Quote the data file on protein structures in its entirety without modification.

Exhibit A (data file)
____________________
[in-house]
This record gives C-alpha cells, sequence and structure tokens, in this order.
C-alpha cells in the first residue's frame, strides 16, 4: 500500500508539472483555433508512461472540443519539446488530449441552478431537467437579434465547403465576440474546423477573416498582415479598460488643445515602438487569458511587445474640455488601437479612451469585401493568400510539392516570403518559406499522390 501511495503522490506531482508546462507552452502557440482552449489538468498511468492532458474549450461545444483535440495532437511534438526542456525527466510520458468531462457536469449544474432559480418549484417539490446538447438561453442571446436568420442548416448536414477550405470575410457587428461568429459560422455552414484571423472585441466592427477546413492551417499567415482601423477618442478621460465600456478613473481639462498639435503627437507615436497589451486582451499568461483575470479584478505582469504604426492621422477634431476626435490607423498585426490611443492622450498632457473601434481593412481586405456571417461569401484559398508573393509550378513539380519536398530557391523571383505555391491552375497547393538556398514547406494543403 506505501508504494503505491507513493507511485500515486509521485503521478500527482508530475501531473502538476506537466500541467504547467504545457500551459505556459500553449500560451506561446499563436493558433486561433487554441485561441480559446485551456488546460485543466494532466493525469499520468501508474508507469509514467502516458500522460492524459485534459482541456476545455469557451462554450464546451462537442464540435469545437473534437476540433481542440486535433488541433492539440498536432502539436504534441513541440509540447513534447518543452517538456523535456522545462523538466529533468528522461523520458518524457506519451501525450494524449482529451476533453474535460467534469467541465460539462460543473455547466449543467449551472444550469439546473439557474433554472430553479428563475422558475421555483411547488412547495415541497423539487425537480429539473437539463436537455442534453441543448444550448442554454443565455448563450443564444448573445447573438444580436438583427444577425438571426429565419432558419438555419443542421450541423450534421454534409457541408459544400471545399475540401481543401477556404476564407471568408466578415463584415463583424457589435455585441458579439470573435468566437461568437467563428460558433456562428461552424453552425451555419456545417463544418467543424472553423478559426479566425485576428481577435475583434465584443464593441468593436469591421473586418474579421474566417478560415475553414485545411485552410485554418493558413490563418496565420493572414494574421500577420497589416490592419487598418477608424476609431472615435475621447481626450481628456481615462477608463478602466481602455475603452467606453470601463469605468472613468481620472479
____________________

[in-house]
This record gives C-alpha cells, sequence and structure tokens, in this order.
C-alpha cells in the first residue's frame, strides 16, 4: 500500500508539472483555433508512461472540443519539446488530449441552478431537467437579434465547403465576440474546423477573416498582415479598460488643445515602438487569458511587445474640455488601437479612451469585401493568400510539392516570403518559406499522390 501511495503522490506531482508546462507552452502557440482552449489538468498511468492532458474549450461545444483535440495532437511534438526542456525527466510520458468531462457536469449544474432559480418549484417539490446538447438561453442571446436568420442548416448536414477550405470575410457587428461568429459560422455552414484571423472585441466592427477546413492551417499567415482601423477618442478621460465600456478613473481639462498639435503627437507615436497589451486582451499568461483575470479584478505582469504604426492621422477634431476626435490607423498585426490611443492622450498632457473601434481593412481586405456571417461569401484559398508573393509550378513539380519536398530557391523571383505555391491552375497547393538556398514547406494543403 506505501508504494503505491507513493507511485500515486509521485503521478500527482508530475501531473502538476506537466500541467504547467504545457500551459505556459500553449500560451506561446499563436493558433486561433487554441485561441480559446485551456488546460485543466494532466493525469499520468501508474508507469509514467502516458500522460492524459485534459482541456476545455469557451462554450464546451462537442464540435469545437473534437476540433481542440486535433488541433492539440498536432502539436504534441513541440509540447513534447518543452517538456523535456522545462523538466529533468528522461523520458518524457506519451501525450494524449482529451476533453474535460467534469467541465460539462460543473455547466449543467449551472444550469439546473439557474433554472430553479428563475422558475421555483411547488412547495415541497423539487425537480429539473437539463436537455442534453441543448444550448442554454443565455448563450443564444448573445447573438444580436438583427444577425438571426429565419432558419438555419443542421450541423450534421454534409457541408459544400471545399475540401481543401477556404476564407471568408466578415463584415463583424457589435455585441458579439470573435468566437461568437467563428460558433456562428461552424453552425451555419456545417463544418467543424472553423478559426479566425485576428481577435475583434465584443464593441468593436469591421473586418474579421474566417478560415475553414485545411485552410485554418493558413490563418496565420493572414494574421500577420497589416490592419487598418477608424476609431472615435475621447481626450481628456481615462477608463478602466481602455475603452467606453470601463469605468472613468481620472479